What a pain! Was meant to be on a training day about ‘Moving children on’. It would have been such perfect timing as we move our little one on to their forever home soon. I was hoping it would help me prepare practically, but also mentally and emotionally for their leaving. But, one of my birth children (5) was sick in the night – not a bug – just too hot. (His room is in the loft and it does get hot up there – poor thing) I was thinking I’d just send him anyway today as I know he’s not contagious, but his big sister (8)- who is the fount of all knowledge – has just informed him he needs 48 hours off school. Now he’s worried he’ll go to prison if I break the school rule. Will have to ring and send my apologies. The course organisers are so efficient, lovely and understanding. They get that we work with children and that, that throws up all kinds of unplanned eventualities. I’ll sign up for the course again, next time it comes around. A day at home with the boy bouncing off the walls and the little one. Oh joy!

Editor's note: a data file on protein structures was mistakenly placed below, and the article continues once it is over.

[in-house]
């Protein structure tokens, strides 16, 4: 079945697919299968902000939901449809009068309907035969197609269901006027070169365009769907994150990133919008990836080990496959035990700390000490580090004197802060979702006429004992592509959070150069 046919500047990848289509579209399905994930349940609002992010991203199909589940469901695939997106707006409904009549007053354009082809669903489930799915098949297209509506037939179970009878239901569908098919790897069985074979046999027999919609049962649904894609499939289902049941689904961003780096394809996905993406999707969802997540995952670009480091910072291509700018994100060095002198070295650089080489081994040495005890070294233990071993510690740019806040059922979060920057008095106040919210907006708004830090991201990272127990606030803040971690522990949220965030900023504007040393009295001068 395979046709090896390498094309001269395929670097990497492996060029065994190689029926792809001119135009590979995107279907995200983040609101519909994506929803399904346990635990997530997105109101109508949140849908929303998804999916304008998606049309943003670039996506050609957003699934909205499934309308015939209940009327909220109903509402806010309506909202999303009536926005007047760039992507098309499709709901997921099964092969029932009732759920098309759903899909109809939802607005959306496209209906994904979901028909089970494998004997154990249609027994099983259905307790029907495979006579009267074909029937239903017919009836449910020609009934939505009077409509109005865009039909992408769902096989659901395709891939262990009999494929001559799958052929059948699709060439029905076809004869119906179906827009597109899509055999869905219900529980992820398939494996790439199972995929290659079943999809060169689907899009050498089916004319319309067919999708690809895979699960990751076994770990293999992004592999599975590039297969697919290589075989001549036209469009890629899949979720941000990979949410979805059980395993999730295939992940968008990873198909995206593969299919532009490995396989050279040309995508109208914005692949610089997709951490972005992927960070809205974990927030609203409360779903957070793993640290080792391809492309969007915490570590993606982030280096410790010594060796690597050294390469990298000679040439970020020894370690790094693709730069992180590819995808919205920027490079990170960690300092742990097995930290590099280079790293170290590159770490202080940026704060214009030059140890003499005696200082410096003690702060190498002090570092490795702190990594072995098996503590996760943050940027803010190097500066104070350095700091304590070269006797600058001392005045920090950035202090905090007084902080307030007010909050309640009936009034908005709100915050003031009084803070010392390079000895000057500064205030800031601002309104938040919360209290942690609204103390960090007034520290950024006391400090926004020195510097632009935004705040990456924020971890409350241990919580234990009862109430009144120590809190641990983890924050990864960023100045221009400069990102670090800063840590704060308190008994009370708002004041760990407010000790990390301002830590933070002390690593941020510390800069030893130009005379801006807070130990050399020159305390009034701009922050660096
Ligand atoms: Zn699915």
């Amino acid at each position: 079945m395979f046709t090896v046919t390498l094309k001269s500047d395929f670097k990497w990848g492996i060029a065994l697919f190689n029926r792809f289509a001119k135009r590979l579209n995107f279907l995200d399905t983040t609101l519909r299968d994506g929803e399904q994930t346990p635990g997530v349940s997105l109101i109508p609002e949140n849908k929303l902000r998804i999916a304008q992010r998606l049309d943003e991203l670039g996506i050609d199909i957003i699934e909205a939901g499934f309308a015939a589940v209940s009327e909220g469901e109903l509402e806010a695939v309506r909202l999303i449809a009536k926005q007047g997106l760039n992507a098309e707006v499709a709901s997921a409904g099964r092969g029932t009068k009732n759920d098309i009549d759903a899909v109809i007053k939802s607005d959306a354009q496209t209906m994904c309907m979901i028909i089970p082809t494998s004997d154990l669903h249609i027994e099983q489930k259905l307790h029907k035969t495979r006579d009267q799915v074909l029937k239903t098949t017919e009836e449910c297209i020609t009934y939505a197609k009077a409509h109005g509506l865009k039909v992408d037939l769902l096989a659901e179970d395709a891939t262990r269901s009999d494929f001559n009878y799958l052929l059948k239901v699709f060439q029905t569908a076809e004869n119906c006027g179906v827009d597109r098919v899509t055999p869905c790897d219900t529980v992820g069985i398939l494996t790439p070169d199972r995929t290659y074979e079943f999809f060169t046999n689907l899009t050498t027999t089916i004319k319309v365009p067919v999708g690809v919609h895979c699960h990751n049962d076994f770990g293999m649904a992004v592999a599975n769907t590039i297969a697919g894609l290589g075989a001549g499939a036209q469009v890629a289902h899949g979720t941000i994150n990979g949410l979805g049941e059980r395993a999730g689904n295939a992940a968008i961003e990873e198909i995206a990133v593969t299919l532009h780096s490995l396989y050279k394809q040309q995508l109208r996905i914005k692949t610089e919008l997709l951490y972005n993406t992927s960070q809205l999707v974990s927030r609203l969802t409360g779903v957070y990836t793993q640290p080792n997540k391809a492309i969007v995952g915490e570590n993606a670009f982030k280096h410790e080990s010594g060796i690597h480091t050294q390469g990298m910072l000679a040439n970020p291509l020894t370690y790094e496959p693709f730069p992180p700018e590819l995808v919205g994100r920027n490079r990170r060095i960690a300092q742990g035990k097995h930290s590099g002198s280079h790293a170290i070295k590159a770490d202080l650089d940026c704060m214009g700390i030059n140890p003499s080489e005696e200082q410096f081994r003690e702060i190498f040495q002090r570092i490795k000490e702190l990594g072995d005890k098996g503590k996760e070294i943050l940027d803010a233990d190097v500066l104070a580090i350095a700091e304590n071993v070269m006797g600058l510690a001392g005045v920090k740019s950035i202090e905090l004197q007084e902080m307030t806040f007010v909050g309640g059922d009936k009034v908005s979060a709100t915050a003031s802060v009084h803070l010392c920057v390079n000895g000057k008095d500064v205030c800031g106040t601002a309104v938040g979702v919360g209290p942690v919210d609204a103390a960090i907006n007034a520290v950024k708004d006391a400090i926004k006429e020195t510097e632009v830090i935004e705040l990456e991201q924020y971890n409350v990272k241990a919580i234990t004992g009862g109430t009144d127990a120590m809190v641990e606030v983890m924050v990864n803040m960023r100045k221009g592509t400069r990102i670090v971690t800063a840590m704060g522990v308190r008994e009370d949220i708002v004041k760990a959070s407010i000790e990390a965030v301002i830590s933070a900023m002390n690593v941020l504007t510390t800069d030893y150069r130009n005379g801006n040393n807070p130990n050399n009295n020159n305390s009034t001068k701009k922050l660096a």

Had a lovely ‘moving on’ party for our little one at the weekend. It was a gentle event for ‘D’ and their little toddler friends. We tried to pitch it for them and their pace. It began during nap time, so when our little one woke, they were ready for all the frivolity – and cake! There have been so many people I wanted to thank who have supported me and our family on this journey. So the party was a way for me to say thank you to them. It was also a celebration of our little one’s life so far and all the achievements and milestones they have reached. I also felt it was useful to help all the other little toddler friends make sense of the loss of their friend. There has been a little band of them that are thick as thieves in the playground, and at various toddler groups, and I think it helped them to understand where their friend was going and why. I was overwhelmed by people’s generosity – ‘D’ was given such lovely gifts and mementos. I have been struck by how interested and involved my friends have been in what we are doing. Couldn’t do it without them.